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The surface area reasoning was more difficult than volume reasoning and most students used some kind of rule to get their answer. As shown in Table 5, there were four students who got wrong answers because of a misconception or errors in calculation. The students who got the right answer efficiently applied a rule related to classifying six surfaces of irregular blocks: six surfaces were divided into three pairs, two surfaces in each pair have the same area. Therefore, the sum of three different area surfaces' areas was first calculated and multiplied by 2 to get the answers. Only five students used a straightforward counting method to determine the surface area of the stack.
Question B: How do we find the volume and surface area of pyramid? To study how students figured out the rules to find the volume and surface area of a regular stacking shape, the Math teacher stacked a seven-level pyramid. Then she asked students to find its volume and surface area.
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Most students used partition strategies to find the rule and simplify the computation to determine the volume, as shown in Table 6. Students using a horizontal partition strategy divided the pyramid into seven square levels and easily calculated the volume of each one. The total volume was then determined by adding the volume of the levels together. However, one student employed a vertical partition strategy, decomposing the pyramid into vertical slices, and then adding up the volume of all the slices to get the answer (in Figure 7). The results showed the versatility of the VMW system, as it provided the students with the flexibility to explore new ideas, and gave the teacher ways to understand and promote the way the students' thinking in a geometrical problem solving context.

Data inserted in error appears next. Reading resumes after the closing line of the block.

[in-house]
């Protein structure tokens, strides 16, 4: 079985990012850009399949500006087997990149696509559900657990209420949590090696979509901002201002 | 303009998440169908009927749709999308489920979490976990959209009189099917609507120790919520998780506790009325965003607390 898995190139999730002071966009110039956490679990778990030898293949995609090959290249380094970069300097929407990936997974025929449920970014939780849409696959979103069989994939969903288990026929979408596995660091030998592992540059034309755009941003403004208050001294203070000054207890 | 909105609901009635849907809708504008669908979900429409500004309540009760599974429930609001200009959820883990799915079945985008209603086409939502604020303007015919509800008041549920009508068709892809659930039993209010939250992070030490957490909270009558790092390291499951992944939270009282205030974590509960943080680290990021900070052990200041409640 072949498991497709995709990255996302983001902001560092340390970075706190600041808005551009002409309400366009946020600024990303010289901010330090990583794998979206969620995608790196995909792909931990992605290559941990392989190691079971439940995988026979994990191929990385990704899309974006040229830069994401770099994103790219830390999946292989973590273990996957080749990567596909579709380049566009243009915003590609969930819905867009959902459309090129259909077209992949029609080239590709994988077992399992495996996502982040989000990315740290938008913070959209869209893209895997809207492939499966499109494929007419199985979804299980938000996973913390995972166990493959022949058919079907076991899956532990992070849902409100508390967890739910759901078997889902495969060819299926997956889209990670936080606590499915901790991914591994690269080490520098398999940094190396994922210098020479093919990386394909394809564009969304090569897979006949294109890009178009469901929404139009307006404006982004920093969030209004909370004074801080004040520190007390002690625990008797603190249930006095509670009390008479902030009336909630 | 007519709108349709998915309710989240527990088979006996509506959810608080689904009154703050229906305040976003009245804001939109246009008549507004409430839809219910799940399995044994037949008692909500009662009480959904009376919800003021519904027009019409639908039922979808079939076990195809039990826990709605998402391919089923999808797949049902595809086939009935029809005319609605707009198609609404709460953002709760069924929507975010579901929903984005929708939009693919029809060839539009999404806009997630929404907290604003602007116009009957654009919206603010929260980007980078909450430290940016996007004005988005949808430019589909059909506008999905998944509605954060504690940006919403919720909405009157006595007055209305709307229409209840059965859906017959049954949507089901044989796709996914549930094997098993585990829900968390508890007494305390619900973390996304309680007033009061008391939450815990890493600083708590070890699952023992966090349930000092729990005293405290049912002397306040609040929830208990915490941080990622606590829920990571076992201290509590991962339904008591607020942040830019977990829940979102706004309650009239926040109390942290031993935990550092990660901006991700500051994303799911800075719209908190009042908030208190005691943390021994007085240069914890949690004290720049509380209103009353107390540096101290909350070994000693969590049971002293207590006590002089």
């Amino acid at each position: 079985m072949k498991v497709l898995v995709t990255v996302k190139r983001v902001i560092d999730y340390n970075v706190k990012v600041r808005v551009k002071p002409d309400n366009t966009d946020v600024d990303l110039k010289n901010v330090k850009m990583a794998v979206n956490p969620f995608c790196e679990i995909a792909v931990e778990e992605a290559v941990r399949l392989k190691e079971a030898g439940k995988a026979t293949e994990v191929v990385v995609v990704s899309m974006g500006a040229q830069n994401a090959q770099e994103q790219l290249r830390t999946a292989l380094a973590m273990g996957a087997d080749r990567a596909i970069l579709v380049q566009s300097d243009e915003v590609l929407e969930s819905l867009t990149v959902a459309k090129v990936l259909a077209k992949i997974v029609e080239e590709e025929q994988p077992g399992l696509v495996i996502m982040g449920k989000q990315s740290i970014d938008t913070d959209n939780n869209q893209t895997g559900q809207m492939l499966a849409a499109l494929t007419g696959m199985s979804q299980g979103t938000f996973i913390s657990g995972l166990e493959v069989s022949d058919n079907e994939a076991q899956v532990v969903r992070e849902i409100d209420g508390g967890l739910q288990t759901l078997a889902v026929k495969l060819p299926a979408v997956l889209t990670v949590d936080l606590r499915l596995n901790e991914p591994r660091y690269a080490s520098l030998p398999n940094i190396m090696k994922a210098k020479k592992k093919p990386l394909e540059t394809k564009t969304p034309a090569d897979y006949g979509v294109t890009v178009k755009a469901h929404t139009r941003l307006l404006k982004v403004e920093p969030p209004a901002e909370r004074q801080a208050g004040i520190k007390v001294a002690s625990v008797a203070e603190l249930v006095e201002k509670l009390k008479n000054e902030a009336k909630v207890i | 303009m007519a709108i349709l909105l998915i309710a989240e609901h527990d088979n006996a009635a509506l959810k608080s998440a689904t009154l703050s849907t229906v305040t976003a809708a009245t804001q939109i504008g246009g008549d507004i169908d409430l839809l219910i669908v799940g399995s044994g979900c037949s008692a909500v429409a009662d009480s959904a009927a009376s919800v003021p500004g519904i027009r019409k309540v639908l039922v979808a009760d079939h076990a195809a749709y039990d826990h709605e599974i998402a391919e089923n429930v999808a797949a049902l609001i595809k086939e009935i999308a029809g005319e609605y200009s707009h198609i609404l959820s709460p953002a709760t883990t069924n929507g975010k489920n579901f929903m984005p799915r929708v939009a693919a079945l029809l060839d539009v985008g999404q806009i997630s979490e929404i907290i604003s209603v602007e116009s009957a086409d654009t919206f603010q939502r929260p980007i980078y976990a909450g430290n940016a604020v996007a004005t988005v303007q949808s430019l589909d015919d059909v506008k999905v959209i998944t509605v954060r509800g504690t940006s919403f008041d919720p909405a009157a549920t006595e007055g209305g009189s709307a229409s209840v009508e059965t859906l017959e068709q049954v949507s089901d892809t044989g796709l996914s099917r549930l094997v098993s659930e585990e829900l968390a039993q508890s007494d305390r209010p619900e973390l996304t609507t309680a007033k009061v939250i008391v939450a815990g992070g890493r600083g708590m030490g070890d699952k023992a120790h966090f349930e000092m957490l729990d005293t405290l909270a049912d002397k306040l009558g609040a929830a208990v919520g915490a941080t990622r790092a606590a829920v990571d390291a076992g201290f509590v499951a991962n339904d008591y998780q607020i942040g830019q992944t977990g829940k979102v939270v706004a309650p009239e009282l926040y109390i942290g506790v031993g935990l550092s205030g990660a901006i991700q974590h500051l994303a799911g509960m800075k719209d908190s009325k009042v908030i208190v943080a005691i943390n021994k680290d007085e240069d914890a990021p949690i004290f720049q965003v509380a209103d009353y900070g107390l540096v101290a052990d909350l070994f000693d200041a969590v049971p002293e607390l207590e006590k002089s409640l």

In surface area portion of the problem only half of the students got the correct solution, as shown in Table 7. Seven students found the rule that the top and bottom surface belonged to the same dimension and their surface areas were equal (bottom surface area multiplied by 2) and four other faces' surface areas (the front, back, right and left side of the pyramid) were equal (one face surface area multiplied by 4). The others used a method similar to the one used to answer question A to figure out the surface area. Even pyramid is regular in shape. But question B seemed to be more difficult than the question A, because the pyramid of the question B had a large number of blocks. Almost half students did not get the correct answer for volume and surface area.